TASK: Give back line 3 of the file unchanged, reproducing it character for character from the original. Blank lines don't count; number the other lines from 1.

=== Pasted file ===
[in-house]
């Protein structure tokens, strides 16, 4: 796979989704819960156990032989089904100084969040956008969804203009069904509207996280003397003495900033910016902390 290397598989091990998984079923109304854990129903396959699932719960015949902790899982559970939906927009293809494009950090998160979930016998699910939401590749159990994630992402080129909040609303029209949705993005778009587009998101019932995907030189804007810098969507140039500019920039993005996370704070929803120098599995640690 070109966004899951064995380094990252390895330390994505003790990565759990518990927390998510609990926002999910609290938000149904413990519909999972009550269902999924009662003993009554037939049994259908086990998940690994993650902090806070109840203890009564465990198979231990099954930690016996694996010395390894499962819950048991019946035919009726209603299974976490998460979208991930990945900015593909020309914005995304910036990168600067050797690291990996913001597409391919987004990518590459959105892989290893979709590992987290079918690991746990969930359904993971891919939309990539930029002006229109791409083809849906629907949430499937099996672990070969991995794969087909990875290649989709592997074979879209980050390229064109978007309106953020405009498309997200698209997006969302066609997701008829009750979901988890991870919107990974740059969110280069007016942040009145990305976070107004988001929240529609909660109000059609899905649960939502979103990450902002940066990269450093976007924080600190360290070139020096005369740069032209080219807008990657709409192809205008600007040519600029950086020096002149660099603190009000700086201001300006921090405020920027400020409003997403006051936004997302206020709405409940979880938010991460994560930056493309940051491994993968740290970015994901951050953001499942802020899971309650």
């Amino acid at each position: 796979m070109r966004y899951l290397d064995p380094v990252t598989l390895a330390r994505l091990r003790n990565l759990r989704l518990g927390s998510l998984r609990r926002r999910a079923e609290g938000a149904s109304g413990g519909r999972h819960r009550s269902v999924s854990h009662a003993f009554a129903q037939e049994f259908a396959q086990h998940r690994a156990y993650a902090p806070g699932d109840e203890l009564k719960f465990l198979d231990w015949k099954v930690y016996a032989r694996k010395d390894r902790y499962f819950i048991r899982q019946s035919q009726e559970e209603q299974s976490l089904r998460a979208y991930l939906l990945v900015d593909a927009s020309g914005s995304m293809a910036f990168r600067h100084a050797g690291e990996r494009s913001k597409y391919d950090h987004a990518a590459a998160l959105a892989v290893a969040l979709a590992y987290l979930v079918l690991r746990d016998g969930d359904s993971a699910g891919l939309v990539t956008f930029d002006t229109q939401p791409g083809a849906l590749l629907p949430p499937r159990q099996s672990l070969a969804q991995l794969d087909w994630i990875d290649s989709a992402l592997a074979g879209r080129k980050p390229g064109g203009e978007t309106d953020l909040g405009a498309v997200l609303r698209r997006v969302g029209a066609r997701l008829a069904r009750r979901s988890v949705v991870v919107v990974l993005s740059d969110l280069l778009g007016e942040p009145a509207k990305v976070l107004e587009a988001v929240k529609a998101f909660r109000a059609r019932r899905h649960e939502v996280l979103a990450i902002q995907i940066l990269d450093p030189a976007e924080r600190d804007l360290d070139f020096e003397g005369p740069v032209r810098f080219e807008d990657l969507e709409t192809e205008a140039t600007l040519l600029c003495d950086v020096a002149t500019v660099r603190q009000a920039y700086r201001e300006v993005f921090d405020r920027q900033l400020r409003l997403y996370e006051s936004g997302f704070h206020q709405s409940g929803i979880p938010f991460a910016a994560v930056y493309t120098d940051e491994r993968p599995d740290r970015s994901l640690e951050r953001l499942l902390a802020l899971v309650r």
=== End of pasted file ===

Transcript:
């Amino acid at each position: 796979m070109r966004y899951l290397d064995p380094v990252t598989l390895a330390r994505l091990r003790n990565l759990r989704l518990g927390s998510l998984r609990r926002r999910a079923e609290g938000a149904s109304g413990g519909r999972h819960r009550s269902v999924s854990h009662a003993f009554a129903q037939e049994f259908a396959q086990h998940r690994a156990y993650a902090p806070g699932d109840e203890l009564k719960f465990l198979d231990w015949k099954v930690y016996a032989r694996k010395d390894r902790y499962f819950i048991r899982q019946s035919q009726e559970e209603q299974s976490l089904r998460a979208y991930l939906l990945v900015d593909a927009s020309g914005s995304m293809a910036f990168r600067h100084a050797g690291e990996r494009s913001k597409y391919d950090h987004a990518a590459a998160l959105a892989v290893a969040l979709a590992y987290l979930v079918l690991r746990d016998g969930d359904s993971a699910g891919l939309v990539t956008f930029d002006t229109q939401p791409g083809a849906l590749l629907p949430p499937r159990q099996s672990l070969a969804q991995l794969d087909w994630i990875d290649s989709a992402l592997a074979g879209r080129k980050p390229g064109g203009e978007t309106d953020l909040g405009a498309v997200l609303r698209r997006v969302g029209a066609r997701l008829a069904r009750r979901s988890v949705v991870v919107v990974l993005s740059d969110l280069l778009g007016e942040p009145a509207k990305v976070l107004e587009a988001v929240k529609a998101f909660r109000a059609r019932r899905h649960e939502v996280l979103a990450i902002q995907i940066l990269d450093p030189a976007e924080r600190d804007l360290d070139f020096e003397g005369p740069v032209r810098f080219e807008d990657l969507e709409t192809e205008a140039t600007l040519l600029c003495d950086v020096a002149t500019v660099r603190q009000a920039y700086r201001e300006v993005f921090d405020r920027q900033l400020r409003l997403y996370e006051s936004g997302f704070h206020q709405s409940g929803i979880p938010f991460a910016a994560v930056y493309t120098d940051e491994r993968p599995d740290r970015s994901l640690e951050r953001l499942l902390a802020l899971v309650r």